Description : From images of stewed missionaries to Hannibal Lecter's hiss, cannibals have intrigued while evoking horror and repulsion. The label of cannibal has been used throughout history to denigrate a given individual or group. By examining who is labelled cannibal at any given time, we can understand the fears, prejudices, accepted norms and taboos of society at that time. From the cannibal in colonial literature, to the idea of regional Gothic and the hillbilly cannibal, to serial killers, this book examines works by writers and directors including Joseph Conrad, H. Rider Haggard, Thomas Harris, Bret Easton Ellis, Cormac McCarthy, Wes Craven, and Tim Burton. It explores questions of cultural identity and otherness in the modern period, offering an important and original examination of cultural norms and fears with reference to national, economic, linguistic, and sexual identity. Amidst the sharp teeth and horrific appetite of the cannibal, the book examines real fears of over-consumerism and consumption that trouble an ever-growing modern world.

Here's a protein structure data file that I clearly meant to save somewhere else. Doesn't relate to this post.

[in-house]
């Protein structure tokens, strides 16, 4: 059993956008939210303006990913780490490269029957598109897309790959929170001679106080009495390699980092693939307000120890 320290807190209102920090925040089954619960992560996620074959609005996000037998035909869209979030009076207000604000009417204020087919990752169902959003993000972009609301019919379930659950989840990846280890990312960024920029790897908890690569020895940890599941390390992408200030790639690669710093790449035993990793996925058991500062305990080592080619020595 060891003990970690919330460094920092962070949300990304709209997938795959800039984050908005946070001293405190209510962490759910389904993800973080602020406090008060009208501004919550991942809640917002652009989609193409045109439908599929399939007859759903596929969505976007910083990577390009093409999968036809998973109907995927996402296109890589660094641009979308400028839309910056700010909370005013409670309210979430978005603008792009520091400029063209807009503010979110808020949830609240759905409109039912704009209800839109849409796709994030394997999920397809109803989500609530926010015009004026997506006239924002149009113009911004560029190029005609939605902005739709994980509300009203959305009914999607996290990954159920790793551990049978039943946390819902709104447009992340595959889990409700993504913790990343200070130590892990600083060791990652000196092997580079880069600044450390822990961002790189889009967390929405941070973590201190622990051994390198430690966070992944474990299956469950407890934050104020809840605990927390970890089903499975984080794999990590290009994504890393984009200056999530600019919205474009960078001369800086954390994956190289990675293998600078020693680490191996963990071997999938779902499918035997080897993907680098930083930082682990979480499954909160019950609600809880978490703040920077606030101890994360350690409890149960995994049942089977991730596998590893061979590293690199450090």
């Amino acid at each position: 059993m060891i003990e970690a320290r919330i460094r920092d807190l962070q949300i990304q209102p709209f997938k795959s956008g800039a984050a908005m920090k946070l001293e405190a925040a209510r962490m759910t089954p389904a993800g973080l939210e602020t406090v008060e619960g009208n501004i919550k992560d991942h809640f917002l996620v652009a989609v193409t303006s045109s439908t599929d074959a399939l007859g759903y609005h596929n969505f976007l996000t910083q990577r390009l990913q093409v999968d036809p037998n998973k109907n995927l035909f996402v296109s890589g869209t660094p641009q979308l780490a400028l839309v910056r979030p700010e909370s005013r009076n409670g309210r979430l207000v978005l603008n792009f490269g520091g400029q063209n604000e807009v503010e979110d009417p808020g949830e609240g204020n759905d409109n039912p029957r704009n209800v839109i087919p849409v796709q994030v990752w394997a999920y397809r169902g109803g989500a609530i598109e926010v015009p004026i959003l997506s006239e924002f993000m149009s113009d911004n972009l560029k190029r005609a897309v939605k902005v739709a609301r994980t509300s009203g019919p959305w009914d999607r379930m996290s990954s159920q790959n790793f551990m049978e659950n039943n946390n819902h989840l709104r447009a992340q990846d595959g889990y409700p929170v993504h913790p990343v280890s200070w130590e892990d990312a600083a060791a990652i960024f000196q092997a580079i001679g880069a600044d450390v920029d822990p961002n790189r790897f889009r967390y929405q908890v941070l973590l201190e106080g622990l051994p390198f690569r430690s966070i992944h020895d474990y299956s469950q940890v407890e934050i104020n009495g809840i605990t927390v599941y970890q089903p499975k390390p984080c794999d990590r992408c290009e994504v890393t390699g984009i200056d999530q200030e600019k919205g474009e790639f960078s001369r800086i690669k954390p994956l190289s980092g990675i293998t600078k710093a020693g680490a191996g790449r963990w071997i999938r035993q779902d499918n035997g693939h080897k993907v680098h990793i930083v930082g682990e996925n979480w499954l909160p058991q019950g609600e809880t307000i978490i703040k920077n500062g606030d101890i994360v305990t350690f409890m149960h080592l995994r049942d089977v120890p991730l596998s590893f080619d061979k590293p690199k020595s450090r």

Description : Graham Harvey applies the new use of the term 'animism' to the religious worldviews of communities and cultures such as Ojibwe, Maori, Aboriginal Australian and eco-Pagan to introduce the diversity of ways of being animist. The book explores what role deities, creators, tricksters, shamans, cannibals totems and elders play in these religious traditions and relationships? The book also touches on the 'animist realism' of West African literatures, the 'perspectivism' of Amazonian shamans, and the relational ethics of South and Central Asian communities. The notions that 'animism' is about 'beliefs in spirits' are rejected in favour of a nuanced and positive evaluation of indigenous and environmentalist understandings that the world would be a better place if humans celebrated their relationships with the whole of life.